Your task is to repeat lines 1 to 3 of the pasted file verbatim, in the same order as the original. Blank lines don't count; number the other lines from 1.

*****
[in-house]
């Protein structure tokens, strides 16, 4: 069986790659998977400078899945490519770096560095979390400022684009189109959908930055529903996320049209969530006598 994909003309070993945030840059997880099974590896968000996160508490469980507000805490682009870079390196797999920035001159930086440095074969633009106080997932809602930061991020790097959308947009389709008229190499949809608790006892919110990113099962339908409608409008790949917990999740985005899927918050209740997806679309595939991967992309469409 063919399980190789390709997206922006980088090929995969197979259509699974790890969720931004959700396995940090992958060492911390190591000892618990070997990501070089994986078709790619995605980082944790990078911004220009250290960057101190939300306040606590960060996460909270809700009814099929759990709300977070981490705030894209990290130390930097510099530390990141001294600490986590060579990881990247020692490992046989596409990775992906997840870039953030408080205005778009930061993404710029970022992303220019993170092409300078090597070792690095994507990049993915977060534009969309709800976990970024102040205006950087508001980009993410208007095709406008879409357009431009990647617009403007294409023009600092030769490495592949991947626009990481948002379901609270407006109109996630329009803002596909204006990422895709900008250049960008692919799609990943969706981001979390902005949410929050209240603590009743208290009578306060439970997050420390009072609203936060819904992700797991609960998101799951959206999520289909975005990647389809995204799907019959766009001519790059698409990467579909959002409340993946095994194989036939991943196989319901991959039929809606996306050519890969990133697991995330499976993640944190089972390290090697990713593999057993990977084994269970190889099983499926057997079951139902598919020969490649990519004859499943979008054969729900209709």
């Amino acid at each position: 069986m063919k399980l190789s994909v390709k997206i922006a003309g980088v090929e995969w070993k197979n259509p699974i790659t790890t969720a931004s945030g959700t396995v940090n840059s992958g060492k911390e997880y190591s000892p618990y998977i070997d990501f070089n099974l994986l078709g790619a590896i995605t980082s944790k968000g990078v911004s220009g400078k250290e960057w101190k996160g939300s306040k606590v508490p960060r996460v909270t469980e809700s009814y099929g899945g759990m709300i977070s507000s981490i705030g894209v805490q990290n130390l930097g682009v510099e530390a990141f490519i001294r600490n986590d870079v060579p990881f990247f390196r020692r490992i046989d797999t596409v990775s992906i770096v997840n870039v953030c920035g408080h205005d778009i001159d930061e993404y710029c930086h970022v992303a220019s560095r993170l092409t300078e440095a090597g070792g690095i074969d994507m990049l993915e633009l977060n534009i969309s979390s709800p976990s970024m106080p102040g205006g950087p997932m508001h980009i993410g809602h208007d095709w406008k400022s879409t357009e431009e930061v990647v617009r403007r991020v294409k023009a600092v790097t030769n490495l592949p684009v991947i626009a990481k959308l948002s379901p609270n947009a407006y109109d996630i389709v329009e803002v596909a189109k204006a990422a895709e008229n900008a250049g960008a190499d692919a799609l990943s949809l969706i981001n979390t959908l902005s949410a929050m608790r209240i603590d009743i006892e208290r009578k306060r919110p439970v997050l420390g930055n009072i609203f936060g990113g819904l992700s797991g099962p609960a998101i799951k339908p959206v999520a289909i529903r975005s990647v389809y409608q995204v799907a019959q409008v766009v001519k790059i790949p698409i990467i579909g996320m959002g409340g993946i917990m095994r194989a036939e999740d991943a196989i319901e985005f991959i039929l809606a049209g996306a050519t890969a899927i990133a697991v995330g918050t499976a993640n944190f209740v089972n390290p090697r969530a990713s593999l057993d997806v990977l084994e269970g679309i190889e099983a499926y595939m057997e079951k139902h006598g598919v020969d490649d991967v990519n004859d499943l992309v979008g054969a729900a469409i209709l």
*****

[in-house]
């Protein structure tokens, strides 16, 4: 069986790659998977400078899945490519770096560095979390400022684009189109959908930055529903996320049209969530006598 994909003309070993945030840059997880099974590896968000996160508490469980507000805490682009870079390196797999920035001159930086440095074969633009106080997932809602930061991020790097959308947009389709008229190499949809608790006892919110990113099962339908409608409008790949917990999740985005899927918050209740997806679309595939991967992309469409 063919399980190789390709997206922006980088090929995969197979259509699974790890969720931004959700396995940090992958060492911390190591000892618990070997990501070089994986078709790619995605980082944790990078911004220009250290960057101190939300306040606590960060996460909270809700009814099929759990709300977070981490705030894209990290130390930097510099530390990141001294600490986590060579990881990247020692490992046989596409990775992906997840870039953030408080205005778009930061993404710029970022992303220019993170092409300078090597070792690095994507990049993915977060534009969309709800976990970024102040205006950087508001980009993410208007095709406008879409357009431009990647617009403007294409023009600092030769490495592949991947626009990481948002379901609270407006109109996630329009803002596909204006990422895709900008250049960008692919799609990943969706981001979390902005949410929050209240603590009743208290009578306060439970997050420390009072609203936060819904992700797991609960998101799951959206999520289909975005990647389809995204799907019959766009001519790059698409990467579909959002409340993946095994194989036939991943196989319901991959039929809606996306050519890969990133697991995330499976993640944190089972390290090697990713593999057993990977084994269970190889099983499926057997079951139902598919020969490649990519004859499943979008054969729900209709």
């Amino acid at each position: 069986m063919k399980l190789s994909v390709k997206i922006a003309g980088v090929e995969w070993k197979n259509p699974i790659t790890t969720a931004s945030g959700t396995v940090n840059s992958g060492k911390e997880y190591s000892p618990y998977i070997d990501f070089n099974l994986l078709g790619a590896i995605t980082s944790k968000g990078v911004s220009g400078k250290e960057w101190k996160g939300s306040k606590v508490p960060r996460v909270t469980e809700s009814y099929g899945g759990m709300i977070s507000s981490i705030g894209v805490q990290n130390l930097g682009v510099e530390a990141f490519i001294r600490n986590d870079v060579p990881f990247f390196r020692r490992i046989d797999t596409v990775s992906i770096v997840n870039v953030c920035g408080h205005d778009i001159d930061e993404y710029c930086h970022v992303a220019s560095r993170l092409t300078e440095a090597g070792g690095i074969d994507m990049l993915e633009l977060n534009i969309s979390s709800p976990s970024m106080p102040g205006g950087p997932m508001h980009i993410g809602h208007d095709w406008k400022s879409t357009e431009e930061v990647v617009r403007r991020v294409k023009a600092v790097t030769n490495l592949p684009v991947i626009a990481k959308l948002s379901p609270n947009a407006y109109d996630i389709v329009e803002v596909a189109k204006a990422a895709e008229n900008a250049g960008a190499d692919a799609l990943s949809l969706i981001n979390t959908l902005s949410a929050m608790r209240i603590d009743i006892e208290r009578k306060r919110p439970v997050l420390g930055n009072i609203f936060g990113g819904l992700s797991g099962p609960a998101i799951k339908p959206v999520a289909i529903r975005s990647v389809y409608q995204v799907a019959q409008v766009v001519k790059i790949p698409i990467i579909g996320m959002g409340g993946i917990m095994r194989a036939e999740d991943a196989i319901e985005f991959i039929l809606a049209g996306a050519t890969a899927i990133a697991v995330g918050t499976a993640n944190f209740v089972n390290p090697r969530a990713s593999l057993d997806v990977l084994e269970g679309i190889e099983a499926y595939m057997e079951k139902h006598g598919v020969d490649d991967v990519n004859d499943l992309v979008g054969a729900a469409i209709l």